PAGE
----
JTA — A Jewish billionaire investor and philanthropist quit the board of Columbia Business School, saying the campus had become unsafe for Jews since the launch of the Israel-Hamas war.
“With blatantly anti-Jewish student groups and professors allowed to operate with complete impunity, it sends a clear and distressing message that Jews are not just unwelcome, but also unsafe on campus,” Henry Swieca said in an October 30 letter obtained Tuesday by the Jewish Telegraphic Agency. “My resignation is an expression of my deep concern for the direction in which the university is heading.”
The Board of Overseers is the school’s main fundraising arm.
Swieca, 66, is the founder in 2010 of Talpion Fund Management and the cofounder of Highbridge Capital Management, which was acquired by J.P. Morgan Chase in 2008. The child of Holocaust survivors, he has been a member of the business school’s Board of Overseers since 2014. Forbes lists his worth as $1.9 billion.
His resignation, which he did not announce publicly, comes amid a flurry of protests by Jewish supporters of elite universities in response to the schools’ handling of the Israel-Hamas war following October 7, when Hamas launched a shock onslaught, killing some 1,400 people and injuring thousands — mostly civilians — and taking at least 240 men, women and children to Gaza as hostages.
Prominent supporters of Harvard University and the University of Pennsylvania have announced that they will or might no longer support their alma maters because of the presidents’ response to the war, and the private equity CEO Marc Rowan is reportedly trying to get others in the finance field to withhold donations over the issue.
In his letter, Swieca refers to a chant that has proliferated in anti-Israel protests since the launch of the war, “From the river to the sea,” which is widely understood by its critics to call for a Palestinian state that supersedes Israel.
“Statements from the university are meaningless when pro-Hamas students march on campus calling for the complete destruction of Israel,” he said. Defenders of the phrase say it has evolved since it was coined in the 1960s, when it represented longings for Israel’s removal, to a call for a binational state.
The letter did not specify incidents. The Columbia campus has long been a hotbed of pro-Palestinian activism, and student groups there called immediately after the attack for the school to cut ties with a program in Tel Aviv. On October 16, a 19-year-old allegedly assaulted a Columbia student who was putting up posters on campuses featuring hostages taken by Hamas during its attack. The campus was also briefly closed to the public because of unrest.
On October 30, the day Swieca dated his letter, Jewish students at the New York City university held a press conference demanding more robust action to protect Jews. They noted that the university had not mentioned Hamas in its statements about the war.
The Jewish students cited as incidents of antisemitism the discovery of a swastika painted in a bathroom and listed other allegations, including that pro-Palestinian students carried signs saying “resistance is not terrorism” during an on-campus walkout and that, at Columbia’s law school, a student said “F— the Jews” to a visibly Jewish student. They also said Jews were targeted with antisemitic tropes in group chats and demanded that Columbia specifically condemn Hamas which it had not done until then.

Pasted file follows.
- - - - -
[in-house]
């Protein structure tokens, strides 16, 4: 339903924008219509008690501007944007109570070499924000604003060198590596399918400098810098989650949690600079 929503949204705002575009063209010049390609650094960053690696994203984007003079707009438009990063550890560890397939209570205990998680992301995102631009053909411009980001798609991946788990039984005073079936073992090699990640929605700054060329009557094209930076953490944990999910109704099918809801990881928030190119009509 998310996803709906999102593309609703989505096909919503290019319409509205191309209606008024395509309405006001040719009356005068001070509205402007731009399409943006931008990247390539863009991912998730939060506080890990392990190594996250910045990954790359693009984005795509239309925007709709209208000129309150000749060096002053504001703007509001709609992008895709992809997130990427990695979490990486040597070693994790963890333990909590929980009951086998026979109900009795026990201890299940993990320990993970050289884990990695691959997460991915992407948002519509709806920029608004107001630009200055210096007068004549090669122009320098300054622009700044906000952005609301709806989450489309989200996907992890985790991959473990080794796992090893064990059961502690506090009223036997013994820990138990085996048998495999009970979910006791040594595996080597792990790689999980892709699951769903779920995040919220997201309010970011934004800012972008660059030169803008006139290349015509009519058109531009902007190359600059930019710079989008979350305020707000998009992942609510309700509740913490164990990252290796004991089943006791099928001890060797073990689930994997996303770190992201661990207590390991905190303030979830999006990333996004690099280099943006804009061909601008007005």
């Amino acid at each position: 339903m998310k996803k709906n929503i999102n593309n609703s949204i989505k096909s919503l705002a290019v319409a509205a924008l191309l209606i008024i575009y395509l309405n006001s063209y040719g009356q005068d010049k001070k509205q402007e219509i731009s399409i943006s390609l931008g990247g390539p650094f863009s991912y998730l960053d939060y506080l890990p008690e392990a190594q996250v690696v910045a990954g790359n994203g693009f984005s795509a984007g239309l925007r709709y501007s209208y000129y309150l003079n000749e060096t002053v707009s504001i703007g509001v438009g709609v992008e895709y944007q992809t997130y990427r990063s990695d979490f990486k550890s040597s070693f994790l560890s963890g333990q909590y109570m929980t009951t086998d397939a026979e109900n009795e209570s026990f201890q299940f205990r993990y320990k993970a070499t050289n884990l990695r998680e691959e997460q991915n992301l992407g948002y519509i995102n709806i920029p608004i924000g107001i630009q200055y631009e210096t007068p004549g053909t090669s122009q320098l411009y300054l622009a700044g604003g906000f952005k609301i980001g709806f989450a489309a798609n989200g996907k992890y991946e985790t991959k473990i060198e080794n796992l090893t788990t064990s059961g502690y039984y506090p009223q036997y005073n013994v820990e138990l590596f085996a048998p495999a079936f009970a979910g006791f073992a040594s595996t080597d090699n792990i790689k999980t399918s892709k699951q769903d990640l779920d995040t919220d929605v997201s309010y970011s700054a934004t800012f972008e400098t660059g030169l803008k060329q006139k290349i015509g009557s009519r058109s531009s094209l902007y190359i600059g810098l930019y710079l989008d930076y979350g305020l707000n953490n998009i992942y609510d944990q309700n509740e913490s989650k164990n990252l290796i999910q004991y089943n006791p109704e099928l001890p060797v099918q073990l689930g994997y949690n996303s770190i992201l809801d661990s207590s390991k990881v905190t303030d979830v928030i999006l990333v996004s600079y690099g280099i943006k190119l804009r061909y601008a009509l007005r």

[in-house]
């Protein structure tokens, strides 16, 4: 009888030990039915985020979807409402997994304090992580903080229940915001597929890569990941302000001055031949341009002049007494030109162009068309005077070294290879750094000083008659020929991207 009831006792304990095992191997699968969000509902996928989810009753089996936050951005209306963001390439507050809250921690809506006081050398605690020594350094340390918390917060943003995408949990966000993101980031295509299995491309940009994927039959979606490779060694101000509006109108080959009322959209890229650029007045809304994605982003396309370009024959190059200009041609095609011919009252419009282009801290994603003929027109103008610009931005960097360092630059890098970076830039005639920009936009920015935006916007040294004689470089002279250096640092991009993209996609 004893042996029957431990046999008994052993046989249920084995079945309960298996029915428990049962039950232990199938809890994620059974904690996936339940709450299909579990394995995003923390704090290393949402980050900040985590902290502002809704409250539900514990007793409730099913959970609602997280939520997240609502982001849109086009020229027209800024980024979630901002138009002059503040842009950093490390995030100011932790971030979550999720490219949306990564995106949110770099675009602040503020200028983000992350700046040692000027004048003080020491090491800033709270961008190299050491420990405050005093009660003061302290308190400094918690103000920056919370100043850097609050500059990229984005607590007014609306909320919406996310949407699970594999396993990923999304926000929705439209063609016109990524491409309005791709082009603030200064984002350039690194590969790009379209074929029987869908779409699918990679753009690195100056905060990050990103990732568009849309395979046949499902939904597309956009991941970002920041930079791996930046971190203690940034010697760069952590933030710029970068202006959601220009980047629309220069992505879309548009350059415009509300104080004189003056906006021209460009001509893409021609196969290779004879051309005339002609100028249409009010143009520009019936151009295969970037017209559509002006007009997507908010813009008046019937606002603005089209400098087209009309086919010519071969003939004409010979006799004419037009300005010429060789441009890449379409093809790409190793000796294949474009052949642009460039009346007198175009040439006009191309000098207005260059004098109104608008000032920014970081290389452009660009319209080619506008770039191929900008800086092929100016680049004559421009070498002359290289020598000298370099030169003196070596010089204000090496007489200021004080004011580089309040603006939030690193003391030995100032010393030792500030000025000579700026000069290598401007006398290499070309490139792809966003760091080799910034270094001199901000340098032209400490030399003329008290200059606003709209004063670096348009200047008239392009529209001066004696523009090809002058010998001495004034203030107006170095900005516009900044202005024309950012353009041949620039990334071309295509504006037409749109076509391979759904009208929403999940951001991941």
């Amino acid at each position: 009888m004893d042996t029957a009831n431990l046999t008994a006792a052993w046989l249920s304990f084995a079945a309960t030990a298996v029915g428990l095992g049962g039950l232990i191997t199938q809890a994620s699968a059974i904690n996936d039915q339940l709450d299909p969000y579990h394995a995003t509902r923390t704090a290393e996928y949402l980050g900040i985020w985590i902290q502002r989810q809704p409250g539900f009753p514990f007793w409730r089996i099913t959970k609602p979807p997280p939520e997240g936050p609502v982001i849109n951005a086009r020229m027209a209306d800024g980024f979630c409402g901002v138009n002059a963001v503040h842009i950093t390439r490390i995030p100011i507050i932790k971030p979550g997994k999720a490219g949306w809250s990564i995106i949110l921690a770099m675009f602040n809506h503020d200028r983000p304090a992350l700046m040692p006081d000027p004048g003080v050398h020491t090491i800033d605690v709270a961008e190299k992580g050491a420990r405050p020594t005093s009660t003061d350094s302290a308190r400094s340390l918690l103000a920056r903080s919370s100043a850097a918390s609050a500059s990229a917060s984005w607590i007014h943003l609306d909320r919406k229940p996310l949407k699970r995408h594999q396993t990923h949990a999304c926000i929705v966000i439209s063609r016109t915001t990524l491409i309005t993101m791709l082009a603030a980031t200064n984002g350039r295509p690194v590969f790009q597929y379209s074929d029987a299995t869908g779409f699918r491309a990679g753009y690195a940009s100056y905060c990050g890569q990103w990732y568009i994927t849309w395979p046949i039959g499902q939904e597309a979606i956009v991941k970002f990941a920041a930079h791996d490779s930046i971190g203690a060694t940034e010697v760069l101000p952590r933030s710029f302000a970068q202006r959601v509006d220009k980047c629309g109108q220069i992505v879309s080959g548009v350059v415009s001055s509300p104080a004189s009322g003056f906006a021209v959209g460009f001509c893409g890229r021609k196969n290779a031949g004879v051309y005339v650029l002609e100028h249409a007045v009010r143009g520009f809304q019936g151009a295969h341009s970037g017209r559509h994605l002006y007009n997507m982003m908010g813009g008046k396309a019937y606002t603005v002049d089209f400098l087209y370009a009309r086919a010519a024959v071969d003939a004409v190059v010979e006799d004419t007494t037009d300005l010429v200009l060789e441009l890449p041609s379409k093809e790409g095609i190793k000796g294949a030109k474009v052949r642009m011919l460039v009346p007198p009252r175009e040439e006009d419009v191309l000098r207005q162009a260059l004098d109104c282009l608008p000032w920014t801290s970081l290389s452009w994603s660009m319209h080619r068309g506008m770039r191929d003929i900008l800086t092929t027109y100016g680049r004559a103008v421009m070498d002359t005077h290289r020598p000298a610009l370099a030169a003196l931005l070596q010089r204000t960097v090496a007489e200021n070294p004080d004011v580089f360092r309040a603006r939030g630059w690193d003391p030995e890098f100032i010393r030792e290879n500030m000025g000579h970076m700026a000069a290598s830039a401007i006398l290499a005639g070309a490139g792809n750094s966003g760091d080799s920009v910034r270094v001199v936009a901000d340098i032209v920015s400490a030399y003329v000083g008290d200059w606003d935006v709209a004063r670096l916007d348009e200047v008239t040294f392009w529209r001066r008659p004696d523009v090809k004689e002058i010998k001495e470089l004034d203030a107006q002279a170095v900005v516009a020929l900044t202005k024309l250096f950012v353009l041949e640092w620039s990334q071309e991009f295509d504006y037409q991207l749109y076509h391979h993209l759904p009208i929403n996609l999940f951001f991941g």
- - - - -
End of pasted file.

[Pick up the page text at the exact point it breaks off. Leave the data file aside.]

Swieca’s bio page has disappeared from Columbia’s Board of Overseers listing. In his letter, Swieca says he graduated in 1982, a date also listed in his official biographies. The university has identified him as a 1983 graduate.
Glenn Hubbard, in 2014 the dean of the school, said in a release then that he looked forward to working with Swieca. “Given his business knowledge and expertise, along with his familiarity with Columbia Business School, I am certain he will provide tremendous insight to our community. I look forward to working closely with him in the years ahead,” Hubbard said.
Swieca said in the release that his education at the school was transformative. “Columbia Business School provided me with the foundational knowledge I needed to achieve professional success, and I have carried the lessons I learned in the classroom with me through all of my business ventures,” he said.
Talpion’s website says Swieca is the child of Holocaust survivors and grew up in the Washington Heights neighborhood in New York City. It lists a number of philanthropies it backs, including the American Israel Education Fund, an arm of the American Israel Public Affairs Committee, and Meor, a Jewish heritage study program. He runs a grant program that pays out $10,000 for programs that advance Jewish education and outreach.
According to the Washington Post, Swieca also funded the expansion of an Israeli organization that aims to rebuild the ancient Jewish Temple in Jerusalem on the Temple Mount, a holy site for Muslims, an ambition that is widely understood as anti-Muslim.
Talpion’s website says that “the name of the company derives from the Biblical word ‘Talpiot’, meaning a castle’s turret, and is also the name of a highly elite intelligence unit of the IDF.”
Times of Israel staff contributed to this report.